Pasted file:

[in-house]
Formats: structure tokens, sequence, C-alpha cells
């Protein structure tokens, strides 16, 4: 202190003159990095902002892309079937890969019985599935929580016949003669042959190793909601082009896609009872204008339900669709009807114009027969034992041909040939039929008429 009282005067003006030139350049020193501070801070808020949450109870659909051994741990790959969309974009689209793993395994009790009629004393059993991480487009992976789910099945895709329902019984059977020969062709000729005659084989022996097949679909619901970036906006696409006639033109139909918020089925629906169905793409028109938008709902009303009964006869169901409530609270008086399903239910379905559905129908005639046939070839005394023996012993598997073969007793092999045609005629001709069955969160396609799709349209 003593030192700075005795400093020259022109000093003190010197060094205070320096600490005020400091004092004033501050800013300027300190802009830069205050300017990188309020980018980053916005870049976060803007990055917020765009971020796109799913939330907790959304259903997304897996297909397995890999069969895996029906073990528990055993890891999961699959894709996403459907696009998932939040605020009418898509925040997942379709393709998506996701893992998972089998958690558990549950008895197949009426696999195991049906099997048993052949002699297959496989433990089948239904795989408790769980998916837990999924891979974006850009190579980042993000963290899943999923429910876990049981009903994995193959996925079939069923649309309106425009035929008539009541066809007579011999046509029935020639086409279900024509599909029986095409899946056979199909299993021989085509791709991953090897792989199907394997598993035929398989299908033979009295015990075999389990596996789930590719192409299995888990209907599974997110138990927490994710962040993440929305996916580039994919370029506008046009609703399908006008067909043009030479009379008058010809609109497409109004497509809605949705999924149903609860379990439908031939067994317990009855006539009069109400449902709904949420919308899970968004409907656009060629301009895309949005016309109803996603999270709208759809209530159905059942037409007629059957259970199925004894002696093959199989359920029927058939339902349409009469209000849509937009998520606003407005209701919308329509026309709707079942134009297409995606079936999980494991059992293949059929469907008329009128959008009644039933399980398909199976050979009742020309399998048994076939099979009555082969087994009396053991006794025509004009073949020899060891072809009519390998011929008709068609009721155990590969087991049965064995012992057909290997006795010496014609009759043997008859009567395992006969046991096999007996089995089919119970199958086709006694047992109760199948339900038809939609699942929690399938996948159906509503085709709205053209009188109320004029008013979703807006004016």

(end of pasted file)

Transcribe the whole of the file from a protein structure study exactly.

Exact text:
[in-house]
Formats: structure tokens, sequence, C-alpha cells
């Protein structure tokens, strides 16, 4: 202190003159990095902002892309079937890969019985599935929580016949003669042959190793909601082009896609009872204008339900669709009807114009027969034992041909040939039929008429 009282005067003006030139350049020193501070801070808020949450109870659909051994741990790959969309974009689209793993395994009790009629004393059993991480487009992976789910099945895709329902019984059977020969062709000729005659084989022996097949679909619901970036906006696409006639033109139909918020089925629906169905793409028109938008709902009303009964006869169901409530609270008086399903239910379905559905129908005639046939070839005394023996012993598997073969007793092999045609005629001709069955969160396609799709349209 003593030192700075005795400093020259022109000093003190010197060094205070320096600490005020400091004092004033501050800013300027300190802009830069205050300017990188309020980018980053916005870049976060803007990055917020765009971020796109799913939330907790959304259903997304897996297909397995890999069969895996029906073990528990055993890891999961699959894709996403459907696009998932939040605020009418898509925040997942379709393709998506996701893992998972089998958690558990549950008895197949009426696999195991049906099997048993052949002699297959496989433990089948239904795989408790769980998916837990999924891979974006850009190579980042993000963290899943999923429910876990049981009903994995193959996925079939069923649309309106425009035929008539009541066809007579011999046509029935020639086409279900024509599909029986095409899946056979199909299993021989085509791709991953090897792989199907394997598993035929398989299908033979009295015990075999389990596996789930590719192409299995888990209907599974997110138990927490994710962040993440929305996916580039994919370029506008046009609703399908006008067909043009030479009379008058010809609109497409109004497509809605949705999924149903609860379990439908031939067994317990009855006539009069109400449902709904949420919308899970968004409907656009060629301009895309949005016309109803996603999270709208759809209530159905059942037409007629059957259970199925004894002696093959199989359920029927058939339902349409009469209000849509937009998520606003407005209701919308329509026309709707079942134009297409995606079936999980494991059992293949059929469907008329009128959008009644039933399980398909199976050979009742020309399998048994076939099979009555082969087994009396053991006794025509004009073949020899060891072809009519390998011929008709068609009721155990590969087991049965064995012992057909290997006795010496014609009759043997008859009567395992006969046991096999007996089995089919119970199958086709006694047992109760199948339900038809939609699942929690399938996948159906509503085709709205053209009188109320004029008013979703807006004016």